Doubling up comp cards
Posted 11 November 2011 - 01:17 PM
Posted 11 November 2011 - 02:17 PM
For one thing, one stray shot costs you double.
For another, the scorers aren't daft and it would be spotted.
In our own club internal league, which is an LSR league run to NSRA rules, if a team shooter is tight for time then he or she can elect that their team card will also count as their internal league score for this round, but they have to make that election before they shoot the card.
Posted 11 November 2011 - 02:35 PM
in the 65 years that I've been shooting, this sort of behaviour will be found out and I would think they could quite well be disqualified not only for this season but maybe for the next two or three seasons from competitions. Someone needs to go and talk to the scorers and get it resolved immediately
Edited by Just Jacques, 11 November 2011 - 02:36 PM.
Posted 11 November 2011 - 04:42 PM
Quite simply, no. The only exception under NSRA Rules is the section dealing with damaged or mutilated targets:
witnessed in accordance with Rule 7.6 and the whole sent to the scorer, the witness enclosing an explanation
of the circumstances. The sticker(s) must not be removed from the damaged card.
The specific rules pertaining to some competitions may allow "concurrent" shooting, i.e. the stickers for two competitions may be affixed to one card. But this usually only applies when a team and individual competition is being shot under the auspices of the same organiser.
When a card has been shot behind another it is quite easy to spot, even without the front card to compare. The practice would constitute discreditable conduct and would probably result in a ban for not only the shooter and witness but also any club officials who had condoned the practice.
Posted 11 November 2011 - 08:59 PM
Posted 13 November 2011 - 02:40 PM
I would certainly report it. The whole system of "postal" shooting relies on the integrity of the participants. For those that might argue this is an "honest mistake" by the perpetrators I would counter that on entering any competition; especially one that relies to a high degree on trust; it is your duty to scrupulously observe the rules. That in turn requires that you ensure you are thoroughly conversant with them and if what you describe is happening then this is clearly not the case.
However if this is an "honest mistake" then you could consider bringing it to the attention of the culprits and suggest they voluntarily withdraw from any competitions where they have employed this practice. You would have to make it plain though, that should they not comply you would have no hesitation in reporting them.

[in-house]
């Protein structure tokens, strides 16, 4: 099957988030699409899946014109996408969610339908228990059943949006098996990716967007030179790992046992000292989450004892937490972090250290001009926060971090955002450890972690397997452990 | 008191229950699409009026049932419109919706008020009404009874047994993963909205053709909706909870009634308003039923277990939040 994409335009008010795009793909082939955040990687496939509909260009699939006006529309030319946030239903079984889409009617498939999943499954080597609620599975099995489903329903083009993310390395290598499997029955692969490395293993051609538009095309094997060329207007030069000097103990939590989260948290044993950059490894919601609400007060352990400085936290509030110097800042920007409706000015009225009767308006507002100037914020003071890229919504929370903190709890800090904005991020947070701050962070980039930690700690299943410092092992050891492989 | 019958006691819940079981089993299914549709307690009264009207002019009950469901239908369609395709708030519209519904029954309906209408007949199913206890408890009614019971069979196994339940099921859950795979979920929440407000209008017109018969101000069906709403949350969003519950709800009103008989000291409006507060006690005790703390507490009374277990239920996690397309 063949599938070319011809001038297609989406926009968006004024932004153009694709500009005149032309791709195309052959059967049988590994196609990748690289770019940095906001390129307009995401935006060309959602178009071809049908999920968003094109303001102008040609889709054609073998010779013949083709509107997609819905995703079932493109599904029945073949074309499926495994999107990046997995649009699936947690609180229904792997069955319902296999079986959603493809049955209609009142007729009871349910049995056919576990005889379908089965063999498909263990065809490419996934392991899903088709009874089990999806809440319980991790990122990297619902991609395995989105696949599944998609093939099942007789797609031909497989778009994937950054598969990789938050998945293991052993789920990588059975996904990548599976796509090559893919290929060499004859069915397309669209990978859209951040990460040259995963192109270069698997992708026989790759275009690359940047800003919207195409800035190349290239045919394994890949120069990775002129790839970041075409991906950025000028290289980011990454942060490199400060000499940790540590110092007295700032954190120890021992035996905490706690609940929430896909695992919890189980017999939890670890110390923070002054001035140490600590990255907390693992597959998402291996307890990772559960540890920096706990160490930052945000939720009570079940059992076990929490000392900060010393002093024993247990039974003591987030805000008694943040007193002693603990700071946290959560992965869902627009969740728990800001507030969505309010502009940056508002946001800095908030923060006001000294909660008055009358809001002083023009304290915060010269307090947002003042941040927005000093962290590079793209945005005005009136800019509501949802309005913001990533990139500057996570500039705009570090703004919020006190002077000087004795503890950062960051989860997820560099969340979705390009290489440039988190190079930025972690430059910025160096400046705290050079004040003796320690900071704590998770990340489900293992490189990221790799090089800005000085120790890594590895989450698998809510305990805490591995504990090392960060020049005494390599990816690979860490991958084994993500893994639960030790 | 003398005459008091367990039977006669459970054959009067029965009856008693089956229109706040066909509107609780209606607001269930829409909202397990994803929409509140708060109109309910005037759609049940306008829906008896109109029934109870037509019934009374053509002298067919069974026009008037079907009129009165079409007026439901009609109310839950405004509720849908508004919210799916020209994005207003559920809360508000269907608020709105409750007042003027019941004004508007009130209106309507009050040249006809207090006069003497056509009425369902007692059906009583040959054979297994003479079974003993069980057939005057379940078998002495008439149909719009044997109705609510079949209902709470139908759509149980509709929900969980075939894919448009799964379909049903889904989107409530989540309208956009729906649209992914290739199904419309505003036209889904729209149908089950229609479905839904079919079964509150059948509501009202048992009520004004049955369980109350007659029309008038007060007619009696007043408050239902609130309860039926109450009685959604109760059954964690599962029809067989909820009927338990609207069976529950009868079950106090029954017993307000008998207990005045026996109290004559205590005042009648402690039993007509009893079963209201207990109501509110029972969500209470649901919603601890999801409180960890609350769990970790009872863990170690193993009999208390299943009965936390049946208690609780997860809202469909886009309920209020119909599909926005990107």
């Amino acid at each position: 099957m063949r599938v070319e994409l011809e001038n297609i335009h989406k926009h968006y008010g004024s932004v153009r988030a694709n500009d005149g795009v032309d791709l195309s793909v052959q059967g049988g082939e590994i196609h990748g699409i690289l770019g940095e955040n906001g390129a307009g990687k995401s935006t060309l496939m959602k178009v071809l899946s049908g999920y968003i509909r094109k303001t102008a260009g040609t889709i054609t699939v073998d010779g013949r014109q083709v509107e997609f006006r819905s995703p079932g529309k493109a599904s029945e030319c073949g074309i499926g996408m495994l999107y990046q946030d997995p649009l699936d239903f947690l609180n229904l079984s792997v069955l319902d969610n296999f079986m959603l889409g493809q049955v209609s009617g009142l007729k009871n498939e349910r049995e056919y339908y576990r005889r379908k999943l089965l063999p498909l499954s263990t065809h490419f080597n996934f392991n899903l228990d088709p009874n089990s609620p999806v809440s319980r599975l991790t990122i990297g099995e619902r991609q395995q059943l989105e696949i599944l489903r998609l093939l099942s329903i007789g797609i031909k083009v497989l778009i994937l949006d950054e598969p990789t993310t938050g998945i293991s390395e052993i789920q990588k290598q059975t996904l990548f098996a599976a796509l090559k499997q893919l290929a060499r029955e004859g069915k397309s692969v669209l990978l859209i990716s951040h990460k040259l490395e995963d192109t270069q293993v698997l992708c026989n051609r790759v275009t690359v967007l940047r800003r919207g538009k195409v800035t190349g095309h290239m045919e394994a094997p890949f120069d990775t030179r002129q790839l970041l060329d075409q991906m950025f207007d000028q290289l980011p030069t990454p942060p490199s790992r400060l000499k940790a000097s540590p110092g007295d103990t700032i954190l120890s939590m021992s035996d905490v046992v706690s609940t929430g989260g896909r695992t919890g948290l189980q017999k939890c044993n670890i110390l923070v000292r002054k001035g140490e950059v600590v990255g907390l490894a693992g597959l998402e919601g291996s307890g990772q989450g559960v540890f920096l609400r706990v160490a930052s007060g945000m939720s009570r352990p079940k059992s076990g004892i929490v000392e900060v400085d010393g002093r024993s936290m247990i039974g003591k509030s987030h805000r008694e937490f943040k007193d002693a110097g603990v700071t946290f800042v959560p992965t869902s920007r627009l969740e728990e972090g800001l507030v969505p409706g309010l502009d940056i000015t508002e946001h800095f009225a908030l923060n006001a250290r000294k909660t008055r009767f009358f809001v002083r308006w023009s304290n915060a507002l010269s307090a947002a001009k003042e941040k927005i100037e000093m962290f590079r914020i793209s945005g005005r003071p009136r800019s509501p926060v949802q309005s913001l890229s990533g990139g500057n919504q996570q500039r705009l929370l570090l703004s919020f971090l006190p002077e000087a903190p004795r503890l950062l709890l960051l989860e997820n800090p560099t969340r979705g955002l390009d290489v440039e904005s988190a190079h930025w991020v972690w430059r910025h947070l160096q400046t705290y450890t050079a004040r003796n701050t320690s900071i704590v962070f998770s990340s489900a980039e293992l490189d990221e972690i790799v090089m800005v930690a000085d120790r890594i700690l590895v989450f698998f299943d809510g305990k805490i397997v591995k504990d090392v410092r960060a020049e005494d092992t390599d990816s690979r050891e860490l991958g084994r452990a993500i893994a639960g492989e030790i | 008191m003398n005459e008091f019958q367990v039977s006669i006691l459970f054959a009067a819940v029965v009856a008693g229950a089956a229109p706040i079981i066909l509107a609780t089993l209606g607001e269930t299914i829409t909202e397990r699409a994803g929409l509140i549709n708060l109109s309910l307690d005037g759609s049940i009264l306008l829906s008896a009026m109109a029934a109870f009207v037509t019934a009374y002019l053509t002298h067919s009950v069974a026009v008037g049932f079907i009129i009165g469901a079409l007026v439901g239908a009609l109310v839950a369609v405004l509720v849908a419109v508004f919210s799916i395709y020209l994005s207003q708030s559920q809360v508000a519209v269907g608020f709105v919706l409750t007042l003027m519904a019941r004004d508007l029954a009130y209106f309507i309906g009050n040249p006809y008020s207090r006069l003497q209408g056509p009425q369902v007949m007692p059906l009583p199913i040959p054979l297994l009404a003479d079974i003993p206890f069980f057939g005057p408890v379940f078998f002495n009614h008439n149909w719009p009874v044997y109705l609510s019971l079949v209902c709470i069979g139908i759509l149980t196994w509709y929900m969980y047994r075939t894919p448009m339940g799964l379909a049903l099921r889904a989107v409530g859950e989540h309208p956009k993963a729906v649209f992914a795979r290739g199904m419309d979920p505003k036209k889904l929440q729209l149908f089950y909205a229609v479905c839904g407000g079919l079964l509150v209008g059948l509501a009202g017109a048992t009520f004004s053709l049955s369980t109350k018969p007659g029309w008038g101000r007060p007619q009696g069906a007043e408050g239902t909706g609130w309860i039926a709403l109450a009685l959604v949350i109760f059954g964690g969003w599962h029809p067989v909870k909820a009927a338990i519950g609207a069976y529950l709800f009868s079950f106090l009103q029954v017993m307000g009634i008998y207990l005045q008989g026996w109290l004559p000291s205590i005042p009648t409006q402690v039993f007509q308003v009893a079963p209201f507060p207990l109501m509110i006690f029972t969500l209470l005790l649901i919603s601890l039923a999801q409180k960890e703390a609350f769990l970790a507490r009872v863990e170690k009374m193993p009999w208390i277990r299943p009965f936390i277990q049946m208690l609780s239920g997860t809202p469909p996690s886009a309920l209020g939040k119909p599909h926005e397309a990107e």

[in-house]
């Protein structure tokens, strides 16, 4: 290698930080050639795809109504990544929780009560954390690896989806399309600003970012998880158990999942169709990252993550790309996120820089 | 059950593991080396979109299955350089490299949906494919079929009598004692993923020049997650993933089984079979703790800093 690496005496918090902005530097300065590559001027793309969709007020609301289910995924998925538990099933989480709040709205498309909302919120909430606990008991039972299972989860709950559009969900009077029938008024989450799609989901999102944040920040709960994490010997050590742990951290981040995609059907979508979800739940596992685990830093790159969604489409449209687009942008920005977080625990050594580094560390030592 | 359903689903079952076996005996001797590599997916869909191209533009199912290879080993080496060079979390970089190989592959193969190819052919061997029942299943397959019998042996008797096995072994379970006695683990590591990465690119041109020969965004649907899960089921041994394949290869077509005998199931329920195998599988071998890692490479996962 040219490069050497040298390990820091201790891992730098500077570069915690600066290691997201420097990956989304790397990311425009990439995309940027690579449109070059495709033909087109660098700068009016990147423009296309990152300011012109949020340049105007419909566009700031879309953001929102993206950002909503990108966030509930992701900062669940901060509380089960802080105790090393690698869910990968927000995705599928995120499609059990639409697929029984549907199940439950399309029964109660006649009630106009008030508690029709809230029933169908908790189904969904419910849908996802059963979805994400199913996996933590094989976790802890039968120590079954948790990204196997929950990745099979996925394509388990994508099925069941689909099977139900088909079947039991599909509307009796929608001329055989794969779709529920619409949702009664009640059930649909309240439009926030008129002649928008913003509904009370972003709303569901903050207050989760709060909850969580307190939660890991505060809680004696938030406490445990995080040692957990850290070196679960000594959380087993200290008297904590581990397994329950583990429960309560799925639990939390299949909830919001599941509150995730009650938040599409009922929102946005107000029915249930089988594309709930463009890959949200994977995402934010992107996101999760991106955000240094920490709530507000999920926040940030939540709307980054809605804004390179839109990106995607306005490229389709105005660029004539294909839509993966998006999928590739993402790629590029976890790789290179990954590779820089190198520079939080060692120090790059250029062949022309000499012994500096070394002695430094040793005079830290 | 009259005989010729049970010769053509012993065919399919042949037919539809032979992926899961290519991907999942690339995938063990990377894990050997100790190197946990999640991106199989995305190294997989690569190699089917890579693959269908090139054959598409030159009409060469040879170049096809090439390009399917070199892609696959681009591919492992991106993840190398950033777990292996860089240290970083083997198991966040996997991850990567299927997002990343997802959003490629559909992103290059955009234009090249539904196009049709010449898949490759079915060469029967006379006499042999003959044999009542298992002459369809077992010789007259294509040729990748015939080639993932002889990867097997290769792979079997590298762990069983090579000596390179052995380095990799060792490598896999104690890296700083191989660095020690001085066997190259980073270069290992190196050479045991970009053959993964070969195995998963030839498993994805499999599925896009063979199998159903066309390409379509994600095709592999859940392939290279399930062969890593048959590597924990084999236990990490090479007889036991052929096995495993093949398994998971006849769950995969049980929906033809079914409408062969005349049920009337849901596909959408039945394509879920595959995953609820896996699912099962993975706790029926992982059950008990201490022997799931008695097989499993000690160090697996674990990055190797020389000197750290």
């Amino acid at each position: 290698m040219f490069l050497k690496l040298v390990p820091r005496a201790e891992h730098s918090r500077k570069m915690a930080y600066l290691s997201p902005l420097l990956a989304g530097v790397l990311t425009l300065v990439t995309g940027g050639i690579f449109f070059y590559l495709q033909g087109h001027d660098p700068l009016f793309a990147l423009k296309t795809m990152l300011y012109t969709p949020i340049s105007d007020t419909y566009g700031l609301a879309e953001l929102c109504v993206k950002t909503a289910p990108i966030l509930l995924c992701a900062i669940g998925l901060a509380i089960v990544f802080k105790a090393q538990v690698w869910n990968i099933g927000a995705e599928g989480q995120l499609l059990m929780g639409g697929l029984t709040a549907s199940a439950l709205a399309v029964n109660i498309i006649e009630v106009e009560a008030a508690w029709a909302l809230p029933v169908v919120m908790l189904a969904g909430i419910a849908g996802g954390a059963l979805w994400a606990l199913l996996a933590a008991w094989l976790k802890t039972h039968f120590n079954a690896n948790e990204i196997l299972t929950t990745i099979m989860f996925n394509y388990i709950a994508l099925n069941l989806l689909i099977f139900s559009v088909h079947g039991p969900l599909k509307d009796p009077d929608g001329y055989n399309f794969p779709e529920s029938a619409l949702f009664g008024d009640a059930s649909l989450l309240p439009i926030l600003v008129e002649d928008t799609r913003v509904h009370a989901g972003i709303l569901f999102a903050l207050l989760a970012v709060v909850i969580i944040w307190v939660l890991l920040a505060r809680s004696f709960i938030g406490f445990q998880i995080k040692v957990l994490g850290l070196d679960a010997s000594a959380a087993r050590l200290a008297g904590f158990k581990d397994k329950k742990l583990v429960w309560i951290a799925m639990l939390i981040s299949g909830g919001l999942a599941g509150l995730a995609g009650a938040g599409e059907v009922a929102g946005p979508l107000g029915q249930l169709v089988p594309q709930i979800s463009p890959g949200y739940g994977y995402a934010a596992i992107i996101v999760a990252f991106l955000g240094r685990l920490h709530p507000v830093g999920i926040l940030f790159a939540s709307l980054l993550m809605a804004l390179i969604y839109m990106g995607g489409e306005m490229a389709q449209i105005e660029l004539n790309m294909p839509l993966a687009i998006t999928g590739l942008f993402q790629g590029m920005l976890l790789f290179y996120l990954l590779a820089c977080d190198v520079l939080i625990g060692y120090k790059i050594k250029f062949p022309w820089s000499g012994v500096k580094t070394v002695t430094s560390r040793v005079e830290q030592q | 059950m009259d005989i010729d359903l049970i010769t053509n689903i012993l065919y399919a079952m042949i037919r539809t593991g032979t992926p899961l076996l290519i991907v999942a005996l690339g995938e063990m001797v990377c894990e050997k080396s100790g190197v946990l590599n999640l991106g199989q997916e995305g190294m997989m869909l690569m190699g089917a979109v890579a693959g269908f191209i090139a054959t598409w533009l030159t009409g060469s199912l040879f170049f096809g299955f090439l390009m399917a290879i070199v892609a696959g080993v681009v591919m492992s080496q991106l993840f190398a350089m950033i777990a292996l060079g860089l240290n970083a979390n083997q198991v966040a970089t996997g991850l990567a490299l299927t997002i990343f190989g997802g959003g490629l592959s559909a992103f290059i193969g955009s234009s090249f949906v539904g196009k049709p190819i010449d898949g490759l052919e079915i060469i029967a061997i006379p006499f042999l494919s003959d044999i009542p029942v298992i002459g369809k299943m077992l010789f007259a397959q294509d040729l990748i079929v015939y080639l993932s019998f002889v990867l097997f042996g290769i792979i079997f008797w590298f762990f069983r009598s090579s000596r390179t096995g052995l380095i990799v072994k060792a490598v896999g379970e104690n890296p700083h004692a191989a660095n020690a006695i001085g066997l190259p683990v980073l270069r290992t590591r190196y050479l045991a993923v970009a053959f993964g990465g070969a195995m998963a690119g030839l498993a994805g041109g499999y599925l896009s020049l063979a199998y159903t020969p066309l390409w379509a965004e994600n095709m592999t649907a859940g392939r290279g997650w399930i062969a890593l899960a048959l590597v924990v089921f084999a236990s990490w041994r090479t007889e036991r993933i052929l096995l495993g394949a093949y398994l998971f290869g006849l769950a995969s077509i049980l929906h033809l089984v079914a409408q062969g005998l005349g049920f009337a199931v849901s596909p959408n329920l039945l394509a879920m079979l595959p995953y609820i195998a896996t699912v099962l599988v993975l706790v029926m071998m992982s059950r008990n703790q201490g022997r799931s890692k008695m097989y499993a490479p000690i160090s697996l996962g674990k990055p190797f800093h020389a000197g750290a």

Finally, if you have knowledge of a serious infringement and fail to bring it to the attention of the appropriate body then you are in effect complicit yourself.
Square up and do the right thing.
Posted 13 November 2011 - 08:48 PM
Posted 13 November 2011 - 09:01 PM
You don't need evidence to report what you have heard. It is up to the league organisers to investigate in order to ascertain whether or not there is any substance to the reports.
Posted 13 November 2011 - 10:26 PM
Posted 14 November 2011 - 08:43 AM
They have entered a competition and they are not abiding by the rules. They have only shot once, but are claiming that they shot twice, or more. If it was allowed we could put all the stickers for the whole league on one card and settle it all on Round 1 and not bother with the hassle of shooting the other 9 rounds. If a league is of 10 rounds of 20 shots, total 200, then that is what you are required to fire, not some lesser number.
The most serious aspect of the affair is not the action itself but the failure to comply with the witnessing rules. The witness signs that they have seen the cards shot and are satisfied that the rules were observed. If what is described has occurred then this is clearly not the case. The witnesses are either negligent or complicit.
Postal competitions rely on trust. If you cannot trust all competitors to abide by the rules then the whole system becomes unworkable. The argument that those who cheat are only cheating themselves is fallacious, they deny the enjoyment of open competition to everyone else.
Posted 14 November 2011 - 04:18 PM
That's not what is being discussed. They are shooting cards for several different competitions at the same time. Not different rounds of the same competition at the same time (which I think is unacceptable).
Or the witnesses don't know what the rules say about this subject and can't see any obvious advantage the shooter has gained.
I am drawing a distinction between outright cheating and doing something which gains no advantage in terms of score but done out of convenience. Is it actually against the rules?
Posted 14 November 2011 - 04:26 PM
Do you fancy quoting the specific rule for my education?
Posted 14 November 2011 - 04:44 PM
You have missed the point, it does not matter which card is in front and which is behind, they are claiming to have shot both in accordance with the rules. They will have used half the aimed shots to count for twice the score!
It is against the NSRA Rules: